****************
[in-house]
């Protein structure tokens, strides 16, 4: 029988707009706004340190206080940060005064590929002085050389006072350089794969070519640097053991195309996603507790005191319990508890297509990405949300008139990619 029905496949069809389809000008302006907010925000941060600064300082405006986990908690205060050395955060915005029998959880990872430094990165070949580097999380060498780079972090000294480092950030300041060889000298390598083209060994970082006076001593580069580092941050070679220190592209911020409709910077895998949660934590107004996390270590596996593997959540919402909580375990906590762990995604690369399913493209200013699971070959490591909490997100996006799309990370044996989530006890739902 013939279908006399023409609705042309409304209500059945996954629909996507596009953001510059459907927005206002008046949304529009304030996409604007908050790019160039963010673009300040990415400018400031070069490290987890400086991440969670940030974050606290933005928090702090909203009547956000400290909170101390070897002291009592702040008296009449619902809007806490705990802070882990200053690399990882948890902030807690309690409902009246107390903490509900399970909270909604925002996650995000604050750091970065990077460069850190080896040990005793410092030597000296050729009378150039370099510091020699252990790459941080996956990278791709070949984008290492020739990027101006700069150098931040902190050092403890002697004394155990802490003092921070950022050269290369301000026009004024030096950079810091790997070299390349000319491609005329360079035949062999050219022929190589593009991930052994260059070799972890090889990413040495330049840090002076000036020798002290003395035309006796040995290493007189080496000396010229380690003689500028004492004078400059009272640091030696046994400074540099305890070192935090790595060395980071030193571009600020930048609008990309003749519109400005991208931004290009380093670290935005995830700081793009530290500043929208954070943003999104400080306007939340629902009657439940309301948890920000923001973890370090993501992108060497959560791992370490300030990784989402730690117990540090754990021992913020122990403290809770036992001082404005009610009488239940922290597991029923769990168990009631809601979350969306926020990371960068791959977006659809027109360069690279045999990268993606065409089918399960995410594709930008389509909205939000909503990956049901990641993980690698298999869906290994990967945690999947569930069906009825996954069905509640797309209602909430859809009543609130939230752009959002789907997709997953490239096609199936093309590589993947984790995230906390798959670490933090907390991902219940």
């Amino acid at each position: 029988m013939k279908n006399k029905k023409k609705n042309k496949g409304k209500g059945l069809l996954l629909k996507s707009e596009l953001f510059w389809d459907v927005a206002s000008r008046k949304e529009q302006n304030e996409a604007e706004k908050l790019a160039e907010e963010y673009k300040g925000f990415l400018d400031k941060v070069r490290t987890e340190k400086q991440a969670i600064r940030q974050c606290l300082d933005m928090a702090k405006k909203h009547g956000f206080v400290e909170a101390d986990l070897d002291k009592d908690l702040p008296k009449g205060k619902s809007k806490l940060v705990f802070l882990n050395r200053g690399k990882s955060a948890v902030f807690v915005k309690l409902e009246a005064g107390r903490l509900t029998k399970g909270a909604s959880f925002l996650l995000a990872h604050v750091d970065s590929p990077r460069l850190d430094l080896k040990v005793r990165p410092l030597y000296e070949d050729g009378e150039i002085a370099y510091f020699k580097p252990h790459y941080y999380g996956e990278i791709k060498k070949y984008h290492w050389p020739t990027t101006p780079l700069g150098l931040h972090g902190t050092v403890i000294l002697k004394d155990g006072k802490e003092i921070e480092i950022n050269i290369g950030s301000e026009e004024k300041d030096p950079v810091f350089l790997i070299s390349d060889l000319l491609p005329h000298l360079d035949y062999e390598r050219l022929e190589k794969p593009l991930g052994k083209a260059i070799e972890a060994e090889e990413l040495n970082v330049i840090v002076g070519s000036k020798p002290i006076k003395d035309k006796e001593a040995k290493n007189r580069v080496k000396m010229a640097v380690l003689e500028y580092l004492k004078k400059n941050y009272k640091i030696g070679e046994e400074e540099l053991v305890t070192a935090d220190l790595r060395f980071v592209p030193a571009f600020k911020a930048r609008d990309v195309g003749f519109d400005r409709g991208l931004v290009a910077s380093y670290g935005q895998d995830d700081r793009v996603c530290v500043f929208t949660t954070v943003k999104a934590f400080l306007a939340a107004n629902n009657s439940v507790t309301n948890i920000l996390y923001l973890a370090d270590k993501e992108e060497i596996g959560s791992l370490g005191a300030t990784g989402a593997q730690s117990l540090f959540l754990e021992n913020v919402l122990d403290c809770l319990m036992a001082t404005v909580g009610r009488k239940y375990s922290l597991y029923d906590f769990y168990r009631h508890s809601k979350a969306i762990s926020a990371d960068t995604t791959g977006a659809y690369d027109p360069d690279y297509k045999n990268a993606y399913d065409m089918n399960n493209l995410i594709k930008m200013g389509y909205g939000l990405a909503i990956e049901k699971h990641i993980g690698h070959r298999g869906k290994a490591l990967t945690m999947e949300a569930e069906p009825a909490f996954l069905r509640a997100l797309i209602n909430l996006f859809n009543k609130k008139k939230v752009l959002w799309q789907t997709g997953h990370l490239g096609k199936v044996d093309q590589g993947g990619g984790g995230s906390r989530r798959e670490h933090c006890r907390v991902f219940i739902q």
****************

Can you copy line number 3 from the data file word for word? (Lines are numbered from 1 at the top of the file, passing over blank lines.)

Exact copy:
């Amino acid at each position: 029988m013939k279908n006399k029905k023409k609705n042309k496949g409304k209500g059945l069809l996954l629909k996507s707009e596009l953001f510059w389809d459907v927005a206002s000008r008046k949304e529009q302006n304030e996409a604007e706004k908050l790019a160039e907010e963010y673009k300040g925000f990415l400018d400031k941060v070069r490290t987890e340190k400086q991440a969670i600064r940030q974050c606290l300082d933005m928090a702090k405006k909203h009547g956000f206080v400290e909170a101390d986990l070897d002291k009592d908690l702040p008296k009449g205060k619902s809007k806490l940060v705990f802070l882990n050395r200053g690399k990882s955060a948890v902030f807690v915005k309690l409902e009246a005064g107390r903490l509900t029998k399970g909270a909604s959880f925002l996650l995000a990872h604050v750091d970065s590929p990077r460069l850190d430094l080896k040990v005793r990165p410092l030597y000296e070949d050729g009378e150039i002085a370099y510091f020699k580097p252990h790459y941080y999380g996956e990278i791709k060498k070949y984008h290492w050389p020739t990027t101006p780079l700069g150098l931040h972090g902190t050092v403890i000294l002697k004394d155990g006072k802490e003092i921070e480092i950022n050269i290369g950030s301000e026009e004024k300041d030096p950079v810091f350089l790997i070299s390349d060889l000319l491609p005329h000298l360079d035949y062999e390598r050219l022929e190589k794969p593009l991930g052994k083209a260059i070799e972890a060994e090889e990413l040495n970082v330049i840090v002076g070519s000036k020798p002290i006076k003395d035309k006796e001593a040995k290493n007189r580069v080496k000396m010229a640097v380690l003689e500028y580092l004492k004078k400059n941050y009272k640091i030696g070679e046994e400074e540099l053991v305890t070192a935090d220190l790595r060395f980071v592209p030193a571009f600020k911020a930048r609008d990309v195309g003749f519109d400005r409709g991208l931004v290009a910077s380093y670290g935005q895998d995830d700081r793009v996603c530290v500043f929208t949660t954070v943003k999104a934590f400080l306007a939340a107004n629902n009657s439940v507790t309301n948890i920000l996390y923001l973890a370090d270590k993501e992108e060497i596996g959560s791992l370490g005191a300030t990784g989402a593997q730690s117990l540090f959540l754990e021992n913020v919402l122990d403290c809770l319990m036992a001082t404005v909580g009610r009488k239940y375990s922290l597991y029923d906590f769990y168990r009631h508890s809601k979350a969306i762990s926020a990371d960068t995604t791959g977006a659809y690369d027109p360069d690279y297509k045999n990268a993606y399913d065409m089918n399960n493209l995410i594709k930008m200013g389509y909205g939000l990405a909503i990956e049901k699971h990641i993980g690698h070959r298999g869906k290994a490591l990967t945690m999947e949300a569930e069906p009825a909490f996954l069905r509640a997100l797309i209602n909430l996006f859809n009543k609130k008139k939230v752009l959002w799309q789907t997709g997953h990370l490239g096609k199936v044996d093309q590589g993947g990619g984790g995230s906390r989530r798959e670490h933090c006890r907390v991902f219940i739902q």